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Encore
A blog about living in and planning for retirement

Race Horses Crush a Nest Egg

There’s not much to feel good about in the ongoing story of 66-year-old Henry Wolfson of Skokie, Ill. To sum up: On Labor Day weekend, the local newspaper runs a heart-tugging story about Wolfson, a much-liked substitute teacher (unmarried, no kids) whose low pay and struggles with medical bills have forced him to live in a homeless shelter. The much-liked teacher’s former students launch fundraising drives to help him out. A few weeks later, the local newspaper reports something it had neglected to dig into earlier, which is that the much-liked teacher had lost about $180,000 in a little over a year gambling in off-track betting parlors, squandering most of a 2007 inheritance.

Wolfson is now offering refunds to anyone who donated to his cause, and the local paper is offering a mea culpa for having failed to do a basic background check that might have unearthed details about his inheritance. But the saga is mostly playing out in the media as a who-suckered-who story, ignoring what seems to me to be the more salient point: this much-liked 60-something gentleman blew $180,000 on the ponies—in barely a year!

Gambling opponents have been up in arms for decades the way the gaming industry woos seniors. Psychologists generally agree that some common problems that plague older people – loneliness, boredom and mild cognitive impairment – can make a night at the casino or the OTB sound like both a relief from sorrow and a “sure thing” financial proposition.

The most prominent study I could find that tried to hang a number on the senior-gambling issue (admittedly not very recent, as it’s from 2005) surveyed a group of Philadelphia seniors and found that 70% had gambled in the past year, while about 11% exhibited signs of having a gambling problem – betting more than they could afford to lose, for example. What’s 11% multiplied by 78 million baby boomers? An enormous financial headache waiting to happen.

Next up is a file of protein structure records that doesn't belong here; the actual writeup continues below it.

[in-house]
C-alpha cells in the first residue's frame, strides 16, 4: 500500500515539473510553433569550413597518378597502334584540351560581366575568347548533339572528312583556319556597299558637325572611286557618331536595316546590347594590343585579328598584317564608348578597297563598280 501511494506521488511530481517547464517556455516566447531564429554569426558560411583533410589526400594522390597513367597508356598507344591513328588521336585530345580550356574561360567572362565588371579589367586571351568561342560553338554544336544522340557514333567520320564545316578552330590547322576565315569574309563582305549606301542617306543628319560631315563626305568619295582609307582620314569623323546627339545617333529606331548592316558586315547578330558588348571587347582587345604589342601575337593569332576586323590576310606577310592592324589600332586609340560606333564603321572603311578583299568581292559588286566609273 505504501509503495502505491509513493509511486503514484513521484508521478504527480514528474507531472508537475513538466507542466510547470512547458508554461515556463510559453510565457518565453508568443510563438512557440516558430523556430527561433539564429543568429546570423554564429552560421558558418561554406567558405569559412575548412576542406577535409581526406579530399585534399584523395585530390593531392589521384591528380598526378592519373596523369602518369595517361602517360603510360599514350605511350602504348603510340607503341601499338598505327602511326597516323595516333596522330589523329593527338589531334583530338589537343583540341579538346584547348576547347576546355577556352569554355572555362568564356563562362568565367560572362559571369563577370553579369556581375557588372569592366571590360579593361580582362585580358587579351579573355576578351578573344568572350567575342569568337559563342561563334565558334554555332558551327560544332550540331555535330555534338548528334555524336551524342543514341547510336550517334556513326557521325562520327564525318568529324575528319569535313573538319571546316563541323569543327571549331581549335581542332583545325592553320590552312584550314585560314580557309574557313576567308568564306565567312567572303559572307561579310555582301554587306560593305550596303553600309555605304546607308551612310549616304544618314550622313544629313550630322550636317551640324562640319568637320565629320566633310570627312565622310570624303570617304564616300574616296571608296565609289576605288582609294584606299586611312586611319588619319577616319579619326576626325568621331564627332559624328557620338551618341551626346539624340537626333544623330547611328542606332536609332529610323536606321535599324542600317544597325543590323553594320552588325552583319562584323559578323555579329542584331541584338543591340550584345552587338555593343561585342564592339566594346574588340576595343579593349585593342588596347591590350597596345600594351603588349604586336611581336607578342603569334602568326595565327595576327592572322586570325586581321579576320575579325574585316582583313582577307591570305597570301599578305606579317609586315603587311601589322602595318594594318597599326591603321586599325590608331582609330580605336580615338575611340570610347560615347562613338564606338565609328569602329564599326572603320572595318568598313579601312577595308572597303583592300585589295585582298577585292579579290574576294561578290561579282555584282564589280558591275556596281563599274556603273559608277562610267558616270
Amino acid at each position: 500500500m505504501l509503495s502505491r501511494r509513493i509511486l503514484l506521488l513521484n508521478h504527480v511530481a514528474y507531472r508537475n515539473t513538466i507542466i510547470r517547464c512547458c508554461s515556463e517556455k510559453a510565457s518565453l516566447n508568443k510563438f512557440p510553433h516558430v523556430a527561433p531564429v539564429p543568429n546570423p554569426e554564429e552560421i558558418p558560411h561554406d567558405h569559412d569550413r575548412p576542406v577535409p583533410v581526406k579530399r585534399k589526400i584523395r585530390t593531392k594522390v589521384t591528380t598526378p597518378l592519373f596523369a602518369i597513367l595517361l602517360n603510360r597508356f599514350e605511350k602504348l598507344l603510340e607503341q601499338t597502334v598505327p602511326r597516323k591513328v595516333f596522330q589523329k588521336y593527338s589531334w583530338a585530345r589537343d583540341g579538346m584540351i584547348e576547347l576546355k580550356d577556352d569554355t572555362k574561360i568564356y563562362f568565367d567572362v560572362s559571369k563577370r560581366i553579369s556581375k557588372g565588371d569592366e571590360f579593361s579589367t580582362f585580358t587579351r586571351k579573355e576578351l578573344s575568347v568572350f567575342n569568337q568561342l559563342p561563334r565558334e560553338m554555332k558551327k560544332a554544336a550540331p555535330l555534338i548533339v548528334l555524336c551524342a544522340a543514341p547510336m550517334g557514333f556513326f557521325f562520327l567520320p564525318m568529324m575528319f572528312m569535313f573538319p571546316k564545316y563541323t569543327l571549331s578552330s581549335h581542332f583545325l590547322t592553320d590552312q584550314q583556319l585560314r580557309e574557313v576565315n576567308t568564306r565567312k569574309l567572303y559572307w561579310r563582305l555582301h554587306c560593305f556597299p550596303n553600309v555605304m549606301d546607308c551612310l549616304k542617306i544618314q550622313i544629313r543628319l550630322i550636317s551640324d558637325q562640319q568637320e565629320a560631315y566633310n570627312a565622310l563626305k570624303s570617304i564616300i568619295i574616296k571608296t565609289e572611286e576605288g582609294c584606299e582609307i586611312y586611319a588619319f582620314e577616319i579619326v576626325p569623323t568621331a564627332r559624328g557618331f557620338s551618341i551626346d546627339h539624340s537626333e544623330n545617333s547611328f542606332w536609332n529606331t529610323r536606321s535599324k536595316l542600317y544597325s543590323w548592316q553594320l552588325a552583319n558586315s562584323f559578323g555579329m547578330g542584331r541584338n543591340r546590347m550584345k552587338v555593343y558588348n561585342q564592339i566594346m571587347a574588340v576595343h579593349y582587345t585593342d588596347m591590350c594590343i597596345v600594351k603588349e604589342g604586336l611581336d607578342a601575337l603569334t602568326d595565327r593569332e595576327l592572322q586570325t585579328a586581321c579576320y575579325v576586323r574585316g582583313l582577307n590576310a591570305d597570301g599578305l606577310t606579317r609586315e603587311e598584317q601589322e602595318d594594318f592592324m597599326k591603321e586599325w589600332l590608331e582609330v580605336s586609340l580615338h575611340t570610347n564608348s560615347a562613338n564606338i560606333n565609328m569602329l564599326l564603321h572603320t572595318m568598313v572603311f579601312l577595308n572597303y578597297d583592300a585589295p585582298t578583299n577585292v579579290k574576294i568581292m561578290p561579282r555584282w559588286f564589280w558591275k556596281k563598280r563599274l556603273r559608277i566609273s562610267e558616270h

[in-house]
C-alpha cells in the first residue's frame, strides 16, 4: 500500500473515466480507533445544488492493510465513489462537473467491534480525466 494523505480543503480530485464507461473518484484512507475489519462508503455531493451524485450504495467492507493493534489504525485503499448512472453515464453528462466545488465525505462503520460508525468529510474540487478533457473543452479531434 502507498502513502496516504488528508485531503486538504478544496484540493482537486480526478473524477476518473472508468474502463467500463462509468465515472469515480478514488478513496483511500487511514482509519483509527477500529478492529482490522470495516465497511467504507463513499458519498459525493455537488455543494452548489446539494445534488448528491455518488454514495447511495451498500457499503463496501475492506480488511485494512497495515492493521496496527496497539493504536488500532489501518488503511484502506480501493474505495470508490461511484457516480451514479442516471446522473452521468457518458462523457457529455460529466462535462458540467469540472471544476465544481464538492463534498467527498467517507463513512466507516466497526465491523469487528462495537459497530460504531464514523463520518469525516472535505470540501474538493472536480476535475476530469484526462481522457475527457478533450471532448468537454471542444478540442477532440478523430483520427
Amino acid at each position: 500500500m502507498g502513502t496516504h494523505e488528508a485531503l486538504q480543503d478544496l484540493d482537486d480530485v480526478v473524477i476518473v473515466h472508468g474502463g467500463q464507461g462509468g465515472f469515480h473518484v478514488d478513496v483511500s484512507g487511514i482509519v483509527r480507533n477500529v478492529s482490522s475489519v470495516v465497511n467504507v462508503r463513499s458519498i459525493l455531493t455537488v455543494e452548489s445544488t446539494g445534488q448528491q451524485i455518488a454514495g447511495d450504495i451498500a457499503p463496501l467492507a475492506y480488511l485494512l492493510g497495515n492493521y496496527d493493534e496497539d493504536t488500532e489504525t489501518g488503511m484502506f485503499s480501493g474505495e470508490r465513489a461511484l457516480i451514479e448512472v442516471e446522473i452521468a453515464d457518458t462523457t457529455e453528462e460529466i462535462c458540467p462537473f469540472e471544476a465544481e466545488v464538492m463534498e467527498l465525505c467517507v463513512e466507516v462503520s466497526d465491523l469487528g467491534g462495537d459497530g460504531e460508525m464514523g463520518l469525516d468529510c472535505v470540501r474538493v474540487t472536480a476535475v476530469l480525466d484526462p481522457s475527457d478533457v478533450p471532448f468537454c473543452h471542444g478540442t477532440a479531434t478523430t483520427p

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About Encore

  • Encore examines the changing nature of retirement, from new rules and guidelines for financial security to the shifting identities and priorities of today’s retirees. The blog also explores news that affects retirement, from the Wall Street Journal Digital Network and around the web. Lead bloggers are reporter Catey Hill and senior editor Jeremy Olshan. Other contributors include The Wall Street Journal’s retirement columnists Glenn Ruffenach and Anne Tergesen; the Director for the Center for Retirement Research at Boston College, Alicia Munnell; and the Director of Research for Pinnacle Advisory Group, Michael Kitces, CFP.

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